PACEMAKER 5150AB 'LEADER' (1950)

The Pacemaker 5150AB was manufactured for H. W. Clarke Ltd by Collier & Beale Ltd in 1950, production ran for 3 years.
This model is part of the Pacemaker Leader series of radios.

Battery / mains portable with flip-front dial, sometimes known as the Flip-Front, or Picnic Radio.

This was the first version of three (5150AB, 5153AB and 5155AB) and had no tone control.

Note, there is a loop antenna mounted behind the dial in this model - in subsequent models it ran around the inside of the front half of the case.

Battery: Eveready 753 dual-A-and-B pack, 9V and 90V, similar to this:
Vintage AB battery 9V and 90V

There is a switch on the back to select battery or mains operation, and then the on-off switch is incorporated into the dial, so the radio comes on when the dial is opened.

Colours - Ivory, Brown (Burgundy), Grey / Ivory, Mint Green / Ivory, Baby Blue / Ivory and Red / Ivory (mention of a gold coloured one in advertising, but never sighted).

CAUTION: The cabinets on these sets are fragile, and undamaged cases can be hard to find - especially the backs.  Due to their age the handles should not be trusted, carry them carefully.

Based on an American model by Zenith - the "Tip Top Holiday" model 4G903:

Vintage Zenith "Tip Top" Holiday Portable AM Radio, Model 4G903, 4 Vacuum Tubes, Circa 1949 (8336124828)
Image from Wikimedia

And also sold in Australia as the Technico Pacemaker model 1259 or TO.8:

Technico Leader model 1259

 

Valves (5 + rectifier): 1T4, 1R5, 1T4, 1S5, 3V4, RE3613 flat-pack selenium rectifier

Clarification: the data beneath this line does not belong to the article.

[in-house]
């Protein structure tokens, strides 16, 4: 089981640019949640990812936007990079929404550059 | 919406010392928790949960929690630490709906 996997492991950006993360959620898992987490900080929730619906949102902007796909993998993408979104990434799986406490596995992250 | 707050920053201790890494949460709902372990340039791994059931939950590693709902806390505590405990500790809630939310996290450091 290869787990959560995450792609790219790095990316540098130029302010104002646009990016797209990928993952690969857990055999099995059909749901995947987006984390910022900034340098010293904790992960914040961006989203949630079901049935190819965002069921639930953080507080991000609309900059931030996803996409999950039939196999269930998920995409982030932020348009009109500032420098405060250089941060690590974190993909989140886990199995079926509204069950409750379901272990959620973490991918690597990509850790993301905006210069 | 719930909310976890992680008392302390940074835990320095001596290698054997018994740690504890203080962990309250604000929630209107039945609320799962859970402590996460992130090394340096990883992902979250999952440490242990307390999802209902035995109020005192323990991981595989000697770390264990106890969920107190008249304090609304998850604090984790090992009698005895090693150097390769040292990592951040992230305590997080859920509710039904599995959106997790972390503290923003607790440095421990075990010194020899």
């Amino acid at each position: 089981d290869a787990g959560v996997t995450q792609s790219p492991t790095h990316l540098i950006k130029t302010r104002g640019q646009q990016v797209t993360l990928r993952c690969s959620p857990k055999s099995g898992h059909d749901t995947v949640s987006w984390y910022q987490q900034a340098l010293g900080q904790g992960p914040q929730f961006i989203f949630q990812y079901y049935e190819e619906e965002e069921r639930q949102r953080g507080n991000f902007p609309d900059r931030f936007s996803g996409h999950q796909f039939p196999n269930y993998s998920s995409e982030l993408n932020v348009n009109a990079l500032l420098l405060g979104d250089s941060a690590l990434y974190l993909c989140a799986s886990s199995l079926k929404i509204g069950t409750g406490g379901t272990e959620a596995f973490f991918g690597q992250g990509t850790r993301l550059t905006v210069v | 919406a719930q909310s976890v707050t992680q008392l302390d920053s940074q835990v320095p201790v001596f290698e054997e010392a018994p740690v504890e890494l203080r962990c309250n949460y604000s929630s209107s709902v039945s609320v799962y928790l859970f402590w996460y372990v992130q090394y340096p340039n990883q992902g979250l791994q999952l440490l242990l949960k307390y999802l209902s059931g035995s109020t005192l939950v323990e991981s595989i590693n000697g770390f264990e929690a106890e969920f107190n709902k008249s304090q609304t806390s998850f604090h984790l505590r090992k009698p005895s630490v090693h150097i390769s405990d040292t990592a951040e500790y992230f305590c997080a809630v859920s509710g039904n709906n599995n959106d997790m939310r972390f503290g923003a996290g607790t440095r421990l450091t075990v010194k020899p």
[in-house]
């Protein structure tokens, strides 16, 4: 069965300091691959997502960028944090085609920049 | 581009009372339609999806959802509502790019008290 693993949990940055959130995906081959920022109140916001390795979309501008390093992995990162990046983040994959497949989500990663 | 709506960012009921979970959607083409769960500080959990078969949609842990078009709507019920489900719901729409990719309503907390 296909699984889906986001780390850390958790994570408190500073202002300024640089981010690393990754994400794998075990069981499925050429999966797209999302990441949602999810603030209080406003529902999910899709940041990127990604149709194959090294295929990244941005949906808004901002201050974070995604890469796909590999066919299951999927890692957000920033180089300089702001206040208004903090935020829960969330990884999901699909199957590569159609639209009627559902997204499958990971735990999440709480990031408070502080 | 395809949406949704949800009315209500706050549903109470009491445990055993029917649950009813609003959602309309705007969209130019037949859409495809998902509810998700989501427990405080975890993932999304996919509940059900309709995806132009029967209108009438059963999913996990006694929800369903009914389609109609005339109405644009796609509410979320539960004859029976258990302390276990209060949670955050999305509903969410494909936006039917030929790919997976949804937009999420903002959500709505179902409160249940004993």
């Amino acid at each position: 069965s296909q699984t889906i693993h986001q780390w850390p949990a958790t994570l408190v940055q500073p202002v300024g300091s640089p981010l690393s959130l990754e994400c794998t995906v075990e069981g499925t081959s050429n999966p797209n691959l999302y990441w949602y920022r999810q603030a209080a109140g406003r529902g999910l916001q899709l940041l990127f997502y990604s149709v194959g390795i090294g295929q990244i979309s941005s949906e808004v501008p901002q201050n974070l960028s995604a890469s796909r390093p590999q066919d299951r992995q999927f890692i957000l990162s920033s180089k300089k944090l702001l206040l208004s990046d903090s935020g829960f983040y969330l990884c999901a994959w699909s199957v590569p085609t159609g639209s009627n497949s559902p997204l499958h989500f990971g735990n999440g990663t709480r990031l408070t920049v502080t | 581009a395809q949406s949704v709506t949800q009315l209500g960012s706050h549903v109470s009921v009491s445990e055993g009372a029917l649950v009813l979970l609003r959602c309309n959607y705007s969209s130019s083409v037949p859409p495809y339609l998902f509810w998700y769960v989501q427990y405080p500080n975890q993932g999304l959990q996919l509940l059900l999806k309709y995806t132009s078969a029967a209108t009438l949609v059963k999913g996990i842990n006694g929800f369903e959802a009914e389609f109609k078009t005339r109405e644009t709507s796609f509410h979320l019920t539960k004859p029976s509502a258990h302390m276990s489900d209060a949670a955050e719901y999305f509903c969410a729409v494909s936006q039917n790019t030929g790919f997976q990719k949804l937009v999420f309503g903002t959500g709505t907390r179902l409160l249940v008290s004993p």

Intermediate Frequency: 455kc/s

Frequency Bands: 1

Chassis Notes(most schematics can be clicked to download a full size version)

1950 Pacemaker 5150AB

1950 Pacemaker 5150AB

General Construction Notes for Collier & Beale Ltd:

Model numbering followed no real sensible scheme until around 1940 - and prior to 1934 apparently no model numbers were assigned at all.

From 1940 a 3- or 4-digit system was employed where the first digit indicates the number of valves, the second digit is the number of bands and the third is the year of manufacture.  From 1950 the last digit became two digits, eg: 5151 is a 5-valve broadcast-band only from 1951.

From 1957 model numbers were replaced with model names, ie the Pacemaker Buffalo - which makes the year of manufacture hard to determine unless service info is consulted (although C&B often released service info after the radio, and the date on the service info was for its release, not that of the model.